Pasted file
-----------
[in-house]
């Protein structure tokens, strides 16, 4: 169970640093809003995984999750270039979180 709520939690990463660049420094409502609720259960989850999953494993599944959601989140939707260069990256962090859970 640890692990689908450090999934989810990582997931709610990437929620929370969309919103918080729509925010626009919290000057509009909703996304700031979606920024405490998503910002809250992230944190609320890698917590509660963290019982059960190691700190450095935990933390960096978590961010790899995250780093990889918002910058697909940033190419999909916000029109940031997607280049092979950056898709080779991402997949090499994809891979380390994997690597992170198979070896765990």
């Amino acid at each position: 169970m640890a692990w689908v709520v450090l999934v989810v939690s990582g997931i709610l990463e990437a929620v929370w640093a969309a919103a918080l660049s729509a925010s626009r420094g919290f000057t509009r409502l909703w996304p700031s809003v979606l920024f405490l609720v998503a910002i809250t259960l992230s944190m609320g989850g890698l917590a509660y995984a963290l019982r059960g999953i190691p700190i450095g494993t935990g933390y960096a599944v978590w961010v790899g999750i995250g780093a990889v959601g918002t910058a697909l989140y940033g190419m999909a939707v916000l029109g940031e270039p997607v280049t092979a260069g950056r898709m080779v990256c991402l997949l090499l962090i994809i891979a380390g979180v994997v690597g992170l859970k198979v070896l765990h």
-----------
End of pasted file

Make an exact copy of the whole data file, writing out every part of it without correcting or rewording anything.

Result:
[in-house]
């Protein structure tokens, strides 16, 4: 169970640093809003995984999750270039979180 709520939690990463660049420094409502609720259960989850999953494993599944959601989140939707260069990256962090859970 640890692990689908450090999934989810990582997931709610990437929620929370969309919103918080729509925010626009919290000057509009909703996304700031979606920024405490998503910002809250992230944190609320890698917590509660963290019982059960190691700190450095935990933390960096978590961010790899995250780093990889918002910058697909940033190419999909916000029109940031997607280049092979950056898709080779991402997949090499994809891979380390994997690597992170198979070896765990």
């Amino acid at each position: 169970m640890a692990w689908v709520v450090l999934v989810v939690s990582g997931i709610l990463e990437a929620v929370w640093a969309a919103a918080l660049s729509a925010s626009r420094g919290f000057t509009r409502l909703w996304p700031s809003v979606l920024f405490l609720v998503a910002i809250t259960l992230s944190m609320g989850g890698l917590a509660y995984a963290l019982r059960g999953i190691p700190i450095g494993t935990g933390y960096a599944v978590w961010v790899g999750i995250g780093a990889v959601g918002t910058a697909l989140y940033g190419m999909a939707v916000l029109g940031e270039p997607v280049t092979a260069g950056r898709m080779v990256c991402l997949l090499l962090i994809i891979a380390g979180v994997v690597g992170l859970k198979v070896l765990h």